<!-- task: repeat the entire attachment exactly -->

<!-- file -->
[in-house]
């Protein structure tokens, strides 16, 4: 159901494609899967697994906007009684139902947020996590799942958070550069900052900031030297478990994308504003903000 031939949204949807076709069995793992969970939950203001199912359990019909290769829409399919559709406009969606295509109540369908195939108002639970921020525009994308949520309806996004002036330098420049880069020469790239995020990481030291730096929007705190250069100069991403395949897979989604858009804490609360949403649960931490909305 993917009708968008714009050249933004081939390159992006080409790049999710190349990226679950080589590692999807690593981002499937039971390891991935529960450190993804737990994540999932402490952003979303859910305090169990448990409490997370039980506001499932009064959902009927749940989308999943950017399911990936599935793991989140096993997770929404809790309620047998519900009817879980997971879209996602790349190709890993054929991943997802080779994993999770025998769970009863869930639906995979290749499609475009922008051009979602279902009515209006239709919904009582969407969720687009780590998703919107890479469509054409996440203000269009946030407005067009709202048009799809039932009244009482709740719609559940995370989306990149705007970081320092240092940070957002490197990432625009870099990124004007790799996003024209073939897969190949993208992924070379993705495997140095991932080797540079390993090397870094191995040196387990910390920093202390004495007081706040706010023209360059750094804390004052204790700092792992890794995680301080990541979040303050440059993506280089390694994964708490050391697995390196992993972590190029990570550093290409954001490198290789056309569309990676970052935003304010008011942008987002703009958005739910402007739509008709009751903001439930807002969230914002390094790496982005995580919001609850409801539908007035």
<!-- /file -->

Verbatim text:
[in-house]
């Protein structure tokens, strides 16, 4: 159901494609899967697994906007009684139902947020996590799942958070550069900052900031030297478990994308504003903000 031939949204949807076709069995793992969970939950203001199912359990019909290769829409399919559709406009969606295509109540369908195939108002639970921020525009994308949520309806996004002036330098420049880069020469790239995020990481030291730096929007705190250069100069991403395949897979989604858009804490609360949403649960931490909305 993917009708968008714009050249933004081939390159992006080409790049999710190349990226679950080589590692999807690593981002499937039971390891991935529960450190993804737990994540999932402490952003979303859910305090169990448990409490997370039980506001499932009064959902009927749940989308999943950017399911990936599935793991989140096993997770929404809790309620047998519900009817879980997971879209996602790349190709890993054929991943997802080779994993999770025998769970009863869930639906995979290749499609475009922008051009979602279902009515209006239709919904009582969407969720687009780590998703919107890479469509054409996440203000269009946030407005067009709202048009799809039932009244009482709740719609559940995370989306990149705007970081320092240092940070957002490197990432625009870099990124004007790799996003024209073939897969190949993208992924070379993705495997140095991932080797540079390993090397870094191995040196387990910390920093202390004495007081706040706010023209360059750094804390004052204790700092792992890794995680301080990541979040303050440059993506280089390694994964708490050391697995390196992993972590190029990570550093290409954001490198290789056309569309990676970052935003304010008011942008987002703009958005739910402007739509008709009751903001439930807002969230914002390094790496982005995580919001609850409801539908007035």